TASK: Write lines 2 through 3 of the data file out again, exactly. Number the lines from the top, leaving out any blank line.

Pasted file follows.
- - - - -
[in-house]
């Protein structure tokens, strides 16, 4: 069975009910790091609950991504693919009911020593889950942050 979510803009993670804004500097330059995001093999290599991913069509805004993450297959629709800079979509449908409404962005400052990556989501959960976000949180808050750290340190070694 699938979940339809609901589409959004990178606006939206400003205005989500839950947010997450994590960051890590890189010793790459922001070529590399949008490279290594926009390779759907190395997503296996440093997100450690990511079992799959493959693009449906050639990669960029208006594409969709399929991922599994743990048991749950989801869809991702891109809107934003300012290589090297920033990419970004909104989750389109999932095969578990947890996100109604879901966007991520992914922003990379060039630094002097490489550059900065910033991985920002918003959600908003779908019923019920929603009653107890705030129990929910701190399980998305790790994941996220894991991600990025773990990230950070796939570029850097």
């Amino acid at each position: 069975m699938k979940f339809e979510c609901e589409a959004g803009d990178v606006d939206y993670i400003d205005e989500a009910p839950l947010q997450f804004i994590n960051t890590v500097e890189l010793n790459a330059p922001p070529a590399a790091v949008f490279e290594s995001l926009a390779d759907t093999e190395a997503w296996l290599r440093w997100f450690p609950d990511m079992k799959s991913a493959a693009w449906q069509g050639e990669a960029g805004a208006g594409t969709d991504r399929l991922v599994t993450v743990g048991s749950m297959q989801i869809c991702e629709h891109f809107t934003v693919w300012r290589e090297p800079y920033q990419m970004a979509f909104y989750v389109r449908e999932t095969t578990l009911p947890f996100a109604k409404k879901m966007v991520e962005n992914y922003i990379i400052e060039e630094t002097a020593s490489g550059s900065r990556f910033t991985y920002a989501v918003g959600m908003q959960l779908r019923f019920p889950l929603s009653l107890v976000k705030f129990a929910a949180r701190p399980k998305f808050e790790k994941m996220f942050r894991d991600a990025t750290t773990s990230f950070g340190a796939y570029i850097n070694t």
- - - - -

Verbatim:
């Protein structure tokens, strides 16, 4: 069975009910790091609950991504693919009911020593889950942050 979510803009993670804004500097330059995001093999290599991913069509805004993450297959629709800079979509449908409404962005400052990556989501959960976000949180808050750290340190070694 699938979940339809609901589409959004990178606006939206400003205005989500839950947010997450994590960051890590890189010793790459922001070529590399949008490279290594926009390779759907190395997503296996440093997100450690990511079992799959493959693009449906050639990669960029208006594409969709399929991922599994743990048991749950989801869809991702891109809107934003300012290589090297920033990419970004909104989750389109999932095969578990947890996100109604879901966007991520992914922003990379060039630094002097490489550059900065910033991985920002918003959600908003779908019923019920929603009653107890705030129990929910701190399980998305790790994941996220894991991600990025773990990230950070796939570029850097």
């Amino acid at each position: 069975m699938k979940f339809e979510c609901e589409a959004g803009d990178v606006d939206y993670i400003d205005e989500a009910p839950l947010q997450f804004i994590n960051t890590v500097e890189l010793n790459a330059p922001p070529a590399a790091v949008f490279e290594s995001l926009a390779d759907t093999e190395a997503w296996l290599r440093w997100f450690p609950d990511m079992k799959s991913a493959a693009w449906q069509g050639e990669a960029g805004a208006g594409t969709d991504r399929l991922v599994t993450v743990g048991s749950m297959q989801i869809c991702e629709h891109f809107t934003v693919w300012r290589e090297p800079y920033q990419m970004a979509f909104y989750v389109r449908e999932t095969t578990l009911p947890f996100a109604k409404k879901m966007v991520e962005n992914y922003i990379i400052e060039e630094t002097a020593s490489g550059s900065r990556f910033t991985y920002a989501v918003g959600m908003q959960l779908r019923f019920p889950l929603s009653l107890v976000k705030f129990a929910a949180r701190p399980k998305f808050e790790k994941m996220f942050r894991d991600a990025t750290t773990s990230f950070g340190a796939y570029i850097n070694t």